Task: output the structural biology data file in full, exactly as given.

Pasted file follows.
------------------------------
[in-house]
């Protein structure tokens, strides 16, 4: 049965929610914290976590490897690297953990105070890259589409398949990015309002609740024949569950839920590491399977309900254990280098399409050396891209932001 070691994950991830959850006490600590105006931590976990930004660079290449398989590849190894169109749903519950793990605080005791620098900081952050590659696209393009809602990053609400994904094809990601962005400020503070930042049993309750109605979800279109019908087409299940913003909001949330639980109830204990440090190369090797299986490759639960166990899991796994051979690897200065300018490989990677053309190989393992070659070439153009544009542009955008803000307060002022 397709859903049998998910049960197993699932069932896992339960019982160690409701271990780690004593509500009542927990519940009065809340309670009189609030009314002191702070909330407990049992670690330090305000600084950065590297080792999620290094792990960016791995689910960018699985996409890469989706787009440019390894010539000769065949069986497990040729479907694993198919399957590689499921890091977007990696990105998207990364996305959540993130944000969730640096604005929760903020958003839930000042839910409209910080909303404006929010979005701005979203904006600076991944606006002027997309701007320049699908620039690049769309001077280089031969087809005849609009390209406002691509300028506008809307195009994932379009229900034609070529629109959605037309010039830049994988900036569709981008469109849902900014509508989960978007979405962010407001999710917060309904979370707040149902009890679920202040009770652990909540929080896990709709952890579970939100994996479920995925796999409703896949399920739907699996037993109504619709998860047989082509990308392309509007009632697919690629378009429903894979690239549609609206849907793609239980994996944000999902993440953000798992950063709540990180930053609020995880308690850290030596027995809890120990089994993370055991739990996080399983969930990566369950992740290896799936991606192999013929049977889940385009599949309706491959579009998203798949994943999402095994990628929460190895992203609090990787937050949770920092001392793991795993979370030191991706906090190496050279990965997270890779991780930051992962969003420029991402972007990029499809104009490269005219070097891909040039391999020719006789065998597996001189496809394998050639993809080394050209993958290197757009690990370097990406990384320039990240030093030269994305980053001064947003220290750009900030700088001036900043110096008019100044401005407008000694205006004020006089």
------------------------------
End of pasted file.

[in-house]
């Protein structure tokens, strides 16, 4: 049965929610914290976590490897690297953990105070890259589409398949990015309002609740024949569950839920590491399977309900254990280098399409050396891209932001 070691994950991830959850006490600590105006931590976990930004660079290449398989590849190894169109749903519950793990605080005791620098900081952050590659696209393009809602990053609400994904094809990601962005400020503070930042049993309750109605979800279109019908087409299940913003909001949330639980109830204990440090190369090797299986490759639960166990899991796994051979690897200065300018490989990677053309190989393992070659070439153009544009542009955008803000307060002022 397709859903049998998910049960197993699932069932896992339960019982160690409701271990780690004593509500009542927990519940009065809340309670009189609030009314002191702070909330407990049992670690330090305000600084950065590297080792999620290094792990960016791995689910960018699985996409890469989706787009440019390894010539000769065949069986497990040729479907694993198919399957590689499921890091977007990696990105998207990364996305959540993130944000969730640096604005929760903020958003839930000042839910409209910080909303404006929010979005701005979203904006600076991944606006002027997309701007320049699908620039690049769309001077280089031969087809005849609009390209406002691509300028506008809307195009994932379009229900034609070529629109959605037309010039830049994988900036569709981008469109849902900014509508989960978007979405962010407001999710917060309904979370707040149902009890679920202040009770652990909540929080896990709709952890579970939100994996479920995925796999409703896949399920739907699996037993109504619709998860047989082509990308392309509007009632697919690629378009429903894979690239549609609206849907793609239980994996944000999902993440953000798992950063709540990180930053609020995880308690850290030596027995809890120990089994993370055991739990996080399983969930990566369950992740290896799936991606192999013929049977889940385009599949309706491959579009998203798949994943999402095994990628929460190895992203609090990787937050949770920092001392793991795993979370030191991706906090190496050279990965997270890779991780930051992962969003420029991402972007990029499809104009490269005219070097891909040039391999020719006789065998597996001189496809394998050639993809080394050209993958290197757009690990370097990406990384320039990240030093030269994305980053001064947003220290750009900030700088001036900043110096008019100044401005407008000694205006004020006089």